|Photo by: Stereogum|
Key Tracks: "Heavy Metal," "Temporary," "I Had It Coming"
The bulk of White Rabbits' latest LP, Milk Famous, comes across as an indulgence of neurotic hooks and precise production, which result in a typically catchy batch of familiar tunes. For this, their third album, White Rabbits recruited Spoon producer, Mike McCarthy. Spoon frontman Britt Daniel produced their previous album, It’s Frightening, and comparisons between the two bands are hard not to acknowledge.
While not entirely detrimental when giving Milk Famous a listen, one can’t help but imagine how each song would sound if Britt Daniel’s hyperactive vocals were present on each track. Regardless, the Brooklyn indie-rockers have found a sound that, although decidedly familiar, promotes consistency throughout.
From start to finish, Milk Famous is oozing with nervous energy--something that seemingly translates very well from their infectious live performances to the studio. Jittery and repetitious melodies run rampant and are always accompanied by sporadic, one-off sounds that come and go at irregular intervals.
Album opener, "Heavy Metal," sets the bar very high, possibly so high that Milk Famous fails to reach it again. With lead singer Steven Patterson’s uncertain falsetto trying to find room among the schizophrenic guitar, repetitive piano and percussion, the track is about as chaotic as one can imagine, but White Rabbits keep a tight grasp on their sound, at least in this instance.
On the jam “Temporary,” Patterson’s vocals settle into a nice groove alongside a cautionary guitar-driven rhythm. “I really don’t know why but it’s wrong, / Oh no, / Give me a moment it’s about to fall, / It’s temporary,” Patterson warns moments before the band showcases their talented concordance.
Most of the songs follow the usual pattern: a beat that carries throughout, shaky vocals, roundabout melodies and a couple strange noises added for effect. Even though Milk Famous never really trips over itself, it starts to stumble when you feel like you can guess exactly where each song is headed.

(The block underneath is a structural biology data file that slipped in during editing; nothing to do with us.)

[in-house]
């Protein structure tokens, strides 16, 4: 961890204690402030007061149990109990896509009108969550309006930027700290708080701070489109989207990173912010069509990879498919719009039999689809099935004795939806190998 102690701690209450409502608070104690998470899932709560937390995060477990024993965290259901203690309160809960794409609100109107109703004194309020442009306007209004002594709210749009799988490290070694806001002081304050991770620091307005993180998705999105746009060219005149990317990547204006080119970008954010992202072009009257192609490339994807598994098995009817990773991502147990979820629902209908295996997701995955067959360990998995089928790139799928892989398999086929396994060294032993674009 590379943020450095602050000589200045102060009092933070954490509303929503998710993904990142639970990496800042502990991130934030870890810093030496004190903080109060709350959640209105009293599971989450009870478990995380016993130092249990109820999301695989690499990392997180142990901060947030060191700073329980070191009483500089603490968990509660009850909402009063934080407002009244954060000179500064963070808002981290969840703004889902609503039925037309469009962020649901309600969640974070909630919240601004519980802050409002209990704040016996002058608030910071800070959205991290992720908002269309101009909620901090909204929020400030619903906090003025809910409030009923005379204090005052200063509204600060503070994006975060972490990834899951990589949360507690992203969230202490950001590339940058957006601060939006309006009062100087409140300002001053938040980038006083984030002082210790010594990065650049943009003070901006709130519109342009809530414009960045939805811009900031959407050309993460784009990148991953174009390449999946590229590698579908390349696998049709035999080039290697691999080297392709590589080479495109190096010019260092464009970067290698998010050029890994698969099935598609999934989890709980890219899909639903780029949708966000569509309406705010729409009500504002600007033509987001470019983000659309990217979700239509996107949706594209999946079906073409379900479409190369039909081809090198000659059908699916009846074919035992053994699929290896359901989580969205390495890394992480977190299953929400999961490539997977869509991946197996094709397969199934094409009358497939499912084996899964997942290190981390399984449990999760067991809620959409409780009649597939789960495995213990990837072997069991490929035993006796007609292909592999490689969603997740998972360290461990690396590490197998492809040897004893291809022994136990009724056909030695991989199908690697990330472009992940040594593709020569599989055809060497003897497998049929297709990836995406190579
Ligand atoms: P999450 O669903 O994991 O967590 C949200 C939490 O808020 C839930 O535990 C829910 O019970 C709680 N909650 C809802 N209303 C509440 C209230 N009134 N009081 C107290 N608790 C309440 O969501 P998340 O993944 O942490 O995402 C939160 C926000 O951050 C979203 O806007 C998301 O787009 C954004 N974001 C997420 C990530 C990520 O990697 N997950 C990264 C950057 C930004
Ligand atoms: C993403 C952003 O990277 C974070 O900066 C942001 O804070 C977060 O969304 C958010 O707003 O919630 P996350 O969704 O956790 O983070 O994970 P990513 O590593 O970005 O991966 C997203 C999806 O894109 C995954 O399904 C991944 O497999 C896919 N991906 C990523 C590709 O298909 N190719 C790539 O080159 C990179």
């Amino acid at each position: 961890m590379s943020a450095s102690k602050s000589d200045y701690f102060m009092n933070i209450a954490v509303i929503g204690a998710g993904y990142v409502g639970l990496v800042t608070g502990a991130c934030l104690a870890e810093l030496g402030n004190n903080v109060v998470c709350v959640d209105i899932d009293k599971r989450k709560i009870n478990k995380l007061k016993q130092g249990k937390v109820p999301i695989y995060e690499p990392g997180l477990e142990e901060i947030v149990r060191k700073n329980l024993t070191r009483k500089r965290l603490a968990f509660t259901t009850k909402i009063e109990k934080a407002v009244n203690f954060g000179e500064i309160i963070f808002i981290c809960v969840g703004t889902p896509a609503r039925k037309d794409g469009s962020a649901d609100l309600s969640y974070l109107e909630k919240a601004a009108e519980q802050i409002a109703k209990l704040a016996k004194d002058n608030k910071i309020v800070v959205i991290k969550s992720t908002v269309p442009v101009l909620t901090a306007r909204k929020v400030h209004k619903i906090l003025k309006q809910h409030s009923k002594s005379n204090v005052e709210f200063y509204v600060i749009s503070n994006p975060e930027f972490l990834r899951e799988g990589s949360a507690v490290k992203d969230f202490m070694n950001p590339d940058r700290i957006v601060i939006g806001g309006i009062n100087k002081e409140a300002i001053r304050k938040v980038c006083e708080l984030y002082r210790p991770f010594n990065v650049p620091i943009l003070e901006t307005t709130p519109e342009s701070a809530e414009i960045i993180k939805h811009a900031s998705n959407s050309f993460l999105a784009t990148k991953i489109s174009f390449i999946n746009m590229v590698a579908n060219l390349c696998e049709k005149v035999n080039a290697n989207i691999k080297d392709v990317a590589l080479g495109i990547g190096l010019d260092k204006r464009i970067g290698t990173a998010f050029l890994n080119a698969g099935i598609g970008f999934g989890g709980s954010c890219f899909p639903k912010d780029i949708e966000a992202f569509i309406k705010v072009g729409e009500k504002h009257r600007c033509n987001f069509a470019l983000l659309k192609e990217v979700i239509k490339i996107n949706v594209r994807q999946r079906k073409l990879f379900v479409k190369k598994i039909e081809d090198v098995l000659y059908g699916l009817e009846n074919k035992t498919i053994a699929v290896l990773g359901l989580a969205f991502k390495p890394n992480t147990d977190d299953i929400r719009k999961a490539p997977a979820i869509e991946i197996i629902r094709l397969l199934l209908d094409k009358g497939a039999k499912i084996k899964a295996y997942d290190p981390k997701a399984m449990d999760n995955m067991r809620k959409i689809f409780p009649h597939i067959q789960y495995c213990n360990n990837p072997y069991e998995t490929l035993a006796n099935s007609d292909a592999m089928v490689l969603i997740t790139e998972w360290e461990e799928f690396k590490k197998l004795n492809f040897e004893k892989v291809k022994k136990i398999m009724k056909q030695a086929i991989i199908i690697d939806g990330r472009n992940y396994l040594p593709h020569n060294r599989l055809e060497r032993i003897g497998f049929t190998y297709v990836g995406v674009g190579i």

Other songs become too cluttered at times, such as “I’m Not Me,” which fills the three-plus minute runtime with a handful of different instruments that all converge into noise. Songs like the aforementioned, as well as the choppy “Day You Won the War” that never settle down into something manageable, begin to form in ways aversive to Milk Famous’ standout parts.
The first moment to relax, to come back from being on edge--which isn’t a bad thing in this case--arrives with the last song on the album, “I Had It Coming.” Strange noises scatter along the background while singular notes from a piano compliment Patterson’s crooning. Slowly evolving over four minutes, the subtle track includes a variety of break-ins with playful noises that distort and enhance the listen, giving White Rabbits a glimpse at a sound they possibly could call their own.
White Rabbits’ Milk Famous excels in the spots where the created chaos teeters like a glass of water on the edge of a table, contained enough to never spill over. Each song has a similar formula and provides many of the same thrills, some of which tire by the end.
Milk Famous offers plenty of enjoyment, but is only as good as long as the listener doesn’t dwell on the repetitiveness that stems from each moment prior.
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